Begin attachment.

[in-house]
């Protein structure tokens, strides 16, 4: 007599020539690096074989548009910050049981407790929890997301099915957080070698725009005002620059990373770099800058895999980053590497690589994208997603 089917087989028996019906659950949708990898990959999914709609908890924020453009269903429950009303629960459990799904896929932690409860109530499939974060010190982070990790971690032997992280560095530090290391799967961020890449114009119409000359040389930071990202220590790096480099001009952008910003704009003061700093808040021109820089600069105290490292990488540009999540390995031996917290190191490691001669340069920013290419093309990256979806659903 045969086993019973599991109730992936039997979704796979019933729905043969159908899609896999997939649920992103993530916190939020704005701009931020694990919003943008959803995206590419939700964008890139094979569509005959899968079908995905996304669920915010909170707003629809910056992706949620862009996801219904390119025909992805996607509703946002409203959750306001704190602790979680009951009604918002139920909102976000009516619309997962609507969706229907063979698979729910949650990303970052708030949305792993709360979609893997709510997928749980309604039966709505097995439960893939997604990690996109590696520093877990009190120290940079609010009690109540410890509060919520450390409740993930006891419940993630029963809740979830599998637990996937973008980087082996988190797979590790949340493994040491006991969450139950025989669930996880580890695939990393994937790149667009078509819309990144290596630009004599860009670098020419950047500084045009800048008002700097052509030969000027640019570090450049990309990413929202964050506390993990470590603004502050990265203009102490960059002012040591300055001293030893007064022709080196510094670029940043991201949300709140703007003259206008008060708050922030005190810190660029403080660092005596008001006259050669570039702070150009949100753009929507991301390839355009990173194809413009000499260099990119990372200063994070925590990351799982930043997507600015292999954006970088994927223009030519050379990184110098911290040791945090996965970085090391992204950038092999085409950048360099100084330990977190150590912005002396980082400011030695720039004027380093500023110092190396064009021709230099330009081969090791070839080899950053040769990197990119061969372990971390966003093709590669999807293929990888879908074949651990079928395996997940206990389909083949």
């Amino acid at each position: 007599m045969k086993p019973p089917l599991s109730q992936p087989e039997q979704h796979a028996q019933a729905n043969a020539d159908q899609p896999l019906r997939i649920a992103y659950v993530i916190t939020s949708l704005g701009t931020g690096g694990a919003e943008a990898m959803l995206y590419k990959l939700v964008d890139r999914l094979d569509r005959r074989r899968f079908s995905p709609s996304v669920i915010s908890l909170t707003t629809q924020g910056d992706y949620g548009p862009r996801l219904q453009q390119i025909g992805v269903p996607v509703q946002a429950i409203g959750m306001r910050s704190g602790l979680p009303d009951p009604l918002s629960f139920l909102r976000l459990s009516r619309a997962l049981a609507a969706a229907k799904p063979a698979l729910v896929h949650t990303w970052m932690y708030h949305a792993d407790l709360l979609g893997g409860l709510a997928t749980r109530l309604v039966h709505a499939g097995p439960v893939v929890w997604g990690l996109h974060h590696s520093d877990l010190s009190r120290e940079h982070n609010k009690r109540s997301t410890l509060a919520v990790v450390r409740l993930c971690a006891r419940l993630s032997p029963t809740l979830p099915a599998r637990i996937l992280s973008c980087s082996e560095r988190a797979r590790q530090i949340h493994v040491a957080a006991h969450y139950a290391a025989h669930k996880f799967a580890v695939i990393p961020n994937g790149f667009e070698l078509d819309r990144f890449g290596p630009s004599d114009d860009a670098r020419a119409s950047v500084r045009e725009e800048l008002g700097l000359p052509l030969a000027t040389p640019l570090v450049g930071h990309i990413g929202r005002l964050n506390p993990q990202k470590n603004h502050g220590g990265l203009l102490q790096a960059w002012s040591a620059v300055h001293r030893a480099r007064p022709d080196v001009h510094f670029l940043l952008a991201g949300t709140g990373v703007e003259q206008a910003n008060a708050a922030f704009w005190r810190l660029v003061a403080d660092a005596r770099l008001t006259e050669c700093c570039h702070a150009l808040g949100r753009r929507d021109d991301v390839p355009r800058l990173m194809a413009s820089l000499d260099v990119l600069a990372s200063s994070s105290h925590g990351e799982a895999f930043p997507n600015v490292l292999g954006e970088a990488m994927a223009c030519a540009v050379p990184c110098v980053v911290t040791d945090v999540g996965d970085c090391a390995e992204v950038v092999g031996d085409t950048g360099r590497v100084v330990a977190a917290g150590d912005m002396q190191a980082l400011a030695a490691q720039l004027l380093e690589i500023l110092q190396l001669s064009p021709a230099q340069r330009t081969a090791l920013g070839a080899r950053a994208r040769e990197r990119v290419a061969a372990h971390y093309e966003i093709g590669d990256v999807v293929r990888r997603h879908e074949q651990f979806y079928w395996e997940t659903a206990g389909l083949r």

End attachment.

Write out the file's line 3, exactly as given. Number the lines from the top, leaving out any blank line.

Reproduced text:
């Amino acid at each position: 007599m045969k086993p019973p089917l599991s109730q992936p087989e039997q979704h796979a028996q019933a729905n043969a020539d159908q899609p896999l019906r997939i649920a992103y659950v993530i916190t939020s949708l704005g701009t931020g690096g694990a919003e943008a990898m959803l995206y590419k990959l939700v964008d890139r999914l094979d569509r005959r074989r899968f079908s995905p709609s996304v669920i915010s908890l909170t707003t629809q924020g910056d992706y949620g548009p862009r996801l219904q453009q390119i025909g992805v269903p996607v509703q946002a429950i409203g959750m306001r910050s704190g602790l979680p009303d009951p009604l918002s629960f139920l909102r976000l459990s009516r619309a997962l049981a609507a969706a229907k799904p063979a698979l729910v896929h949650t990303w970052m932690y708030h949305a792993d407790l709360l979609g893997g409860l709510a997928t749980r109530l309604v039966h709505a499939g097995p439960v893939v929890w997604g990690l996109h974060h590696s520093d877990l010190s009190r120290e940079h982070n609010k009690r109540s997301t410890l509060a919520v990790v450390r409740l993930c971690a006891r419940l993630s032997p029963t809740l979830p099915a599998r637990i996937l992280s973008c980087s082996e560095r988190a797979r590790q530090i949340h493994v040491a957080a006991h969450y139950a290391a025989h669930k996880f799967a580890v695939i990393p961020n994937g790149f667009e070698l078509d819309r990144f890449g290596p630009s004599d114009d860009a670098r020419a119409s950047v500084r045009e725009e800048l008002g700097l000359p052509l030969a000027t040389p640019l570090v450049g930071h990309i990413g929202r005002l964050n506390p993990q990202k470590n603004h502050g220590g990265l203009l102490q790096a960059w002012s040591a620059v300055h001293r030893a480099r007064p022709d080196v001009h510094f670029l940043l952008a991201g949300t709140g990373v703007e003259q206008a910003n008060a708050a922030f704009w005190r810190l660029v003061a403080d660092a005596r770099l008001t006259e050669c700093c570039h702070a150009l808040g949100r753009r929507d021109d991301v390839p355009r800058l990173m194809a413009s820089l000499d260099v990119l600069a990372s200063s994070s105290h925590g990351e799982a895999f930043p997507n600015v490292l292999g954006e970088a990488m994927a223009c030519a540009v050379p990184c110098v980053v911290t040791d945090v999540g996965d970085c090391a390995e992204v950038v092999g031996d085409t950048g360099r590497v100084v330990a977190a917290g150590d912005m002396q190191a980082l400011a030695a490691q720039l004027l380093e690589i500023l110092q190396l001669s064009p021709a230099q340069r330009t081969a090791l920013g070839a080899r950053a994208r040769e990197r990119v290419a061969a372990h971390y093309e966003i093709g590669d990256v999807v293929r990888r997603h879908e074949q651990f979806y079928w395996e997940t659903a206990g389909l083949r």